Matthew Burrows on thinking creatively about economics and community
With an exhibition at Hastings Contemporary of work selected from an open call via Artist Support Pledge, its founder, Matthew Burrows, explains what artists can learn from other disciplines and cultures.
Who is Matthew Burrows?
In 2020 painter Matthew Burrows set up Artist Support Pledge (ASP) in response to artists struggling financially due to lockdown. They were invited to post images of their work on Instagram using the ASP hashtag, with a maximum price of £200. Every time an artist achieved £1,000 of sales they pledged to spend £200 on another’s work. ASP has earned millions of pounds in sales for artists and an MBE among other accolades for Burrows. ASP can now be experienced in a real-life exhibition ‘A Generous Space’ at Hastings Contemporary, selected from an open call via ASP.
Caroline Watson, Introverts, 2018, selected for ‘A Generous Space’ © the artist
Q. How do you explore the economic success of creativity in relation to trust, generosity and community?
Before Artist Support Pledge there was Artist Support Projects [a peer critique and support network]. When I moved out of London around 2005 I became aware that, without the friendships that existed around the many artists’ studios that existed there, it was difficult to maintain a sense of community and of critical thinking around my work and that of my friends. It happens to a lot of artists when they’ve been out of formal education for five, 10 years. The network they’ve built up starts drifting away as people have a family or take different jobs. I realised I still had that network, I just needed to find a way to bring them together.
Artist Support Projects developed out of that in 2008. We’d meet three or four times a year for two to three days at a time. Initially, it was just me and a few mates but other people found out about it and realised it was getting results. I began to look at development ideas from business and elsewhere and changed them to fit how artists work. The things I initially focused on were: what can you be best at? What is most fundamental to who you are as an artist? What are your drivers and passions in life? And what conditions make you most productive?
It proved very effective at understanding the best environment for an individual to develop as an artist. Every year I’d look at a different area of expertise to see what could be adapted from it. So, for example, athletes train within seasons and within each season there are cycles of intensive training followed by time off. I recognised from talking to fellow artists that they have these cycles, too – a good period of work and then a wall. Once we realised that was natural to the way the body adapts, it was OK to say, ‘If I’ve worked intensively for three weeks, I’ve got to expect a week where I’m not going to be firing on all cylinders, so maybe I’ll do some research or see some exhibitions.’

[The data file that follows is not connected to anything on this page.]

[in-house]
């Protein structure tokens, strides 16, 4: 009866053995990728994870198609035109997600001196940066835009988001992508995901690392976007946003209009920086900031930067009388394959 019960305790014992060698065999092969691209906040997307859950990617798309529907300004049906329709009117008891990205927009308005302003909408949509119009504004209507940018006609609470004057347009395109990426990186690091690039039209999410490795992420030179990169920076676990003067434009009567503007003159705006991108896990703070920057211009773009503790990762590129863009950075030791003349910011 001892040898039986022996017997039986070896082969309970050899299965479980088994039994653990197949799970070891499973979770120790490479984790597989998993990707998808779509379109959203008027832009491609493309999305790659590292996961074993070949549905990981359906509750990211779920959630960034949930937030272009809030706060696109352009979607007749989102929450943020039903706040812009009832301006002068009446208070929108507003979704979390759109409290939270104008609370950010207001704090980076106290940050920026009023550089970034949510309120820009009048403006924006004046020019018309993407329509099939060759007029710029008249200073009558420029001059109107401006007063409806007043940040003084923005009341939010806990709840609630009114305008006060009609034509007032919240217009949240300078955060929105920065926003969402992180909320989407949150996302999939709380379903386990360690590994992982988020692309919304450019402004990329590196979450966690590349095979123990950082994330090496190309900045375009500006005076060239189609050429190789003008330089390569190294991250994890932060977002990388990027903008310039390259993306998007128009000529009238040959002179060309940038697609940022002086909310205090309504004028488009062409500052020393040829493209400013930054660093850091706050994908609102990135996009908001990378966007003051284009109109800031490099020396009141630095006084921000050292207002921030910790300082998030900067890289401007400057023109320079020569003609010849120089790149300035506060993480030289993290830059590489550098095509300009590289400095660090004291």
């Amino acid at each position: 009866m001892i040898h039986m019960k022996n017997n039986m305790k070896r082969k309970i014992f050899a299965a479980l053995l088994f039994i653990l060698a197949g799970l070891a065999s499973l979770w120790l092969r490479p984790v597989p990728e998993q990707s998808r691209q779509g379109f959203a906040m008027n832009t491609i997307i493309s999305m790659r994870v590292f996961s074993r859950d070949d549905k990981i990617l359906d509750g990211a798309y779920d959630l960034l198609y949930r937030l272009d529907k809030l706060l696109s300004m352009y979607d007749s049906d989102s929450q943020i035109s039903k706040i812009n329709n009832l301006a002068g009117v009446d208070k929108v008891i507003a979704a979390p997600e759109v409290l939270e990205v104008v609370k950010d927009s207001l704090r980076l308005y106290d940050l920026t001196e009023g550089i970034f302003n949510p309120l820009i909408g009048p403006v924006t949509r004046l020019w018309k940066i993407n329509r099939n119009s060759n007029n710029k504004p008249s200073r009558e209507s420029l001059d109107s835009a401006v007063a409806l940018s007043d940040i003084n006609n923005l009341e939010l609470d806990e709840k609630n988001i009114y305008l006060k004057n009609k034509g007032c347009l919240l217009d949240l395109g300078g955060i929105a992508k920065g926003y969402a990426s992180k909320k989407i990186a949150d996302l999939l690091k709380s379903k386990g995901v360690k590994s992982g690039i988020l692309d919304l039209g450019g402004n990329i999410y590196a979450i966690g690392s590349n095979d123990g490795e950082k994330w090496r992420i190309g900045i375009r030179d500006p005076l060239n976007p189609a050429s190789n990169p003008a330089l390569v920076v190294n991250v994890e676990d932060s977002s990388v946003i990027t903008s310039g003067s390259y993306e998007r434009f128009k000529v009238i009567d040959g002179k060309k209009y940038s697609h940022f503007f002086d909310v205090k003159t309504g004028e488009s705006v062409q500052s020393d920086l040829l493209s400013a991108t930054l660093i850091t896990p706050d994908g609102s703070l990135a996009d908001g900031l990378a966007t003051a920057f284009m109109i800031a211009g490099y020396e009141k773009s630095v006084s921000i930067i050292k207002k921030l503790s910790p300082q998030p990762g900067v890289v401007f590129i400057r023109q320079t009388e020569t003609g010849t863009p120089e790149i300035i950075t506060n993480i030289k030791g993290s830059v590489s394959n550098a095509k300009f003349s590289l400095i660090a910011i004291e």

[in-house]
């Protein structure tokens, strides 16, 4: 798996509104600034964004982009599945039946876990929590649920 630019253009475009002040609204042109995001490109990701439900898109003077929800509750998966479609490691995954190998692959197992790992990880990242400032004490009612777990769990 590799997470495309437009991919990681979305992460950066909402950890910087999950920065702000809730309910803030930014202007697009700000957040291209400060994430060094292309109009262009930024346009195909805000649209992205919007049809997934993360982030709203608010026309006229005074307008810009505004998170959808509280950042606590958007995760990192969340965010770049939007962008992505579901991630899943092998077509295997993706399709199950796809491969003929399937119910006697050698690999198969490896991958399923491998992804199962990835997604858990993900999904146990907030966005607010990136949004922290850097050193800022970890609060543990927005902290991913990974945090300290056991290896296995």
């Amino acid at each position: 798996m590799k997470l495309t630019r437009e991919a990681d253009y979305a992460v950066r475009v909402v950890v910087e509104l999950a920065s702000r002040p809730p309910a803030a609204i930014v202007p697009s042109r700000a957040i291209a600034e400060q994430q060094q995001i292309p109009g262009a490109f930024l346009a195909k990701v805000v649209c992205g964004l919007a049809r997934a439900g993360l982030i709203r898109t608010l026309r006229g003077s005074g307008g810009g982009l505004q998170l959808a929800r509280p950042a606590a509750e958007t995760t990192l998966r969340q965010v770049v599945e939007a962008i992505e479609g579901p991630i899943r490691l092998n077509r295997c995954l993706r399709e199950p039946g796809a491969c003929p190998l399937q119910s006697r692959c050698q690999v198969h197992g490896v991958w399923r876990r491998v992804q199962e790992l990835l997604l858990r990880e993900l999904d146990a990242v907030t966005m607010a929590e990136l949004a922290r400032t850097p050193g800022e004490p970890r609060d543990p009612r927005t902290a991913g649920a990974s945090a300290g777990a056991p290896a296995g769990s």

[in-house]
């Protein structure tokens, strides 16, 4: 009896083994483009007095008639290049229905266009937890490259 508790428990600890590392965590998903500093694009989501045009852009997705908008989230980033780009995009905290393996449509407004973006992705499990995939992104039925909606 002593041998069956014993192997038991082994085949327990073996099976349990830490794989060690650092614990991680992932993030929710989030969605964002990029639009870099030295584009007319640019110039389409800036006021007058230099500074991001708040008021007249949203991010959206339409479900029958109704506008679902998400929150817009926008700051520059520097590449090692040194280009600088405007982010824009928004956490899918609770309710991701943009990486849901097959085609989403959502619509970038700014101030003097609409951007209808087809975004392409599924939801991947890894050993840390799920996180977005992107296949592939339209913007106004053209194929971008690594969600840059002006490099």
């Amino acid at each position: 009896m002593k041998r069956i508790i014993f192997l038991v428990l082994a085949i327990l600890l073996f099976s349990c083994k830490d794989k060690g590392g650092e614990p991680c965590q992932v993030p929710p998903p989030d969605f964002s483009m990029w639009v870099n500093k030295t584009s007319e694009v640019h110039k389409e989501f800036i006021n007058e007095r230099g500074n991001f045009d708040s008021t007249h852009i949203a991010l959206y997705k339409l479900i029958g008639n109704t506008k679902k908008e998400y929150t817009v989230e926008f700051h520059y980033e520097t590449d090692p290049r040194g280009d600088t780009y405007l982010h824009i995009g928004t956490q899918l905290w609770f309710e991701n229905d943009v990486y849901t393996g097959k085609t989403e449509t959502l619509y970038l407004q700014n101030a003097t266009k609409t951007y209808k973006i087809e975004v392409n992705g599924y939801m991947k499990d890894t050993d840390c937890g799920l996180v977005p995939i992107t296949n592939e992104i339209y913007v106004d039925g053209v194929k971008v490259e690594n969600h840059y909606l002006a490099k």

As artists, if we can think creatively about how we are economic and look after ourselves and each other, we can employ all our skills much more effectively
Each year we would add a different question, such as: what are your values? If you understand what your life and work values are, it makes it much easier to make decisions. So, you can say, ‘OK, if someone gives me a critique, if it doesn’t reflect any of my values, then I can safely think it doesn’t matter. But if it does shine some light on that, I should pay attention.’
I also looked at things that were effectively doing bad and tried to turn them into something that would do good, which is what I did with ASP. At the beginning of the pandemic, I thought: ‘OK, there’s a virus that’s spreading out there, so how can I create a spreading virus to do good?’ Which is why in the beginning we had the strapline ‘Generosity is infectious’.
Just like you have to scroll through Instagram to find the things you like on ASP, which is part of the joy of it, I want the exhibition to be an immersive experience in a similar way, what I often describe as a ‘wilderness of art’.
I don’t think ASP is a replacement for the gallery system, although that system may change anyway as a result of societal shifts as to what we think is fair and equitable. What’s interesting for me – and not just for the arts but maybe for other industries too – is to realise that there isn’t just one way of being economic. Unlike many capitalist cultures that believe in the super-wealthy individual, it’s the generous cultures that operate under a process that believes that the common good is the supreme success of that community – and that supports all life – that have not only survived for hundreds of thousands of years, but have done so without damaging the planet.
As artists, if we can think creatively and imaginatively about how we are economic and look after ourselves and each other, then, actually, we can employ all the skills we already have much more effectively.
Interview by Helen Sumpter.
A version of this article first appeared in the winter 2021 issue of Art Quarterly, the magazine of Art Fund.
‘A Generous Space’ will be on at Hastings Contemporary until 18 April 2022. 50% off with National Art Pass.
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